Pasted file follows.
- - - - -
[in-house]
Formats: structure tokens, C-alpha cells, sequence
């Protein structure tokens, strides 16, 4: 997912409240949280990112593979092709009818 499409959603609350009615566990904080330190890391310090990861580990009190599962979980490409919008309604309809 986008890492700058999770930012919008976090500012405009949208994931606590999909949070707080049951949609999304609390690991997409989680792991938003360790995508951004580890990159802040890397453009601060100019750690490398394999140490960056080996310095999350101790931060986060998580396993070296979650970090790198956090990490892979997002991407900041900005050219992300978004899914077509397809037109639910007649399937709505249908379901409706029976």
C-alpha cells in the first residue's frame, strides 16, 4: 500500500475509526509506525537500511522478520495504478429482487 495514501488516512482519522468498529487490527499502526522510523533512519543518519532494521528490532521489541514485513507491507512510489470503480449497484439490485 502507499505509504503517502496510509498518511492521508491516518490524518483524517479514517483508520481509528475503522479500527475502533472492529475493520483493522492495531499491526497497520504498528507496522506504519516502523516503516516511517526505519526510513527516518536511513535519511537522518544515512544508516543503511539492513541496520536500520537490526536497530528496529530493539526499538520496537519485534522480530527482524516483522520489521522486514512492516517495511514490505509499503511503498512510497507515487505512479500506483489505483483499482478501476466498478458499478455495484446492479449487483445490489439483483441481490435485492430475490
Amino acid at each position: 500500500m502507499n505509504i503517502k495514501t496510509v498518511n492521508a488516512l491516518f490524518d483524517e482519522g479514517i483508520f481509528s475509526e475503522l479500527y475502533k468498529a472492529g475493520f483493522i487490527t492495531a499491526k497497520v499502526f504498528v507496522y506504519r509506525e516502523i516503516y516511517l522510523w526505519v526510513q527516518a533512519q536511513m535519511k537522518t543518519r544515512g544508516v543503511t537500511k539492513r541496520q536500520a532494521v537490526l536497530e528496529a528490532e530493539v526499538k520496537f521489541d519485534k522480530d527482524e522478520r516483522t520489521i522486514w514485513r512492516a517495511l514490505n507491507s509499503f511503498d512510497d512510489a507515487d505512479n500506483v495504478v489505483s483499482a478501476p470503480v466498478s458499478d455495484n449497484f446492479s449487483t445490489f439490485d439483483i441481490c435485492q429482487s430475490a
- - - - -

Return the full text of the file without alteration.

[in-house]
Formats: structure tokens, C-alpha cells, sequence
């Protein structure tokens, strides 16, 4: 997912409240949280990112593979092709009818 499409959603609350009615566990904080330190890391310090990861580990009190599962979980490409919008309604309809 986008890492700058999770930012919008976090500012405009949208994931606590999909949070707080049951949609999304609390690991997409989680792991938003360790995508951004580890990159802040890397453009601060100019750690490398394999140490960056080996310095999350101790931060986060998580396993070296979650970090790198956090990490892979997002991407900041900005050219992300978004899914077509397809037109639910007649399937709505249908379901409706029976």
C-alpha cells in the first residue's frame, strides 16, 4: 500500500475509526509506525537500511522478520495504478429482487 495514501488516512482519522468498529487490527499502526522510523533512519543518519532494521528490532521489541514485513507491507512510489470503480449497484439490485 502507499505509504503517502496510509498518511492521508491516518490524518483524517479514517483508520481509528475503522479500527475502533472492529475493520483493522492495531499491526497497520504498528507496522506504519516502523516503516516511517526505519526510513527516518536511513535519511537522518544515512544508516543503511539492513541496520536500520537490526536497530528496529530493539526499538520496537519485534522480530527482524516483522520489521522486514512492516517495511514490505509499503511503498512510497507515487505512479500506483489505483483499482478501476466498478458499478455495484446492479449487483445490489439483483441481490435485492430475490
Amino acid at each position: 500500500m502507499n505509504i503517502k495514501t496510509v498518511n492521508a488516512l491516518f490524518d483524517e482519522g479514517i483508520f481509528s475509526e475503522l479500527y475502533k468498529a472492529g475493520f483493522i487490527t492495531a499491526k497497520v499502526f504498528v507496522y506504519r509506525e516502523i516503516y516511517l522510523w526505519v526510513q527516518a533512519q536511513m535519511k537522518t543518519r544515512g544508516v543503511t537500511k539492513r541496520q536500520a532494521v537490526l536497530e528496529a528490532e530493539v526499538k520496537f521489541d519485534k522480530d527482524e522478520r516483522t520489521i522486514w514485513r512492516a517495511l514490505n507491507s509499503f511503498d512510497d512510489a507515487d505512479n500506483v495504478v489505483s483499482a478501476p470503480v466498478s458499478d455495484n449497484f446492479s449487483t445490489f439490485d439483483i441481490c435485492q429482487s430475490a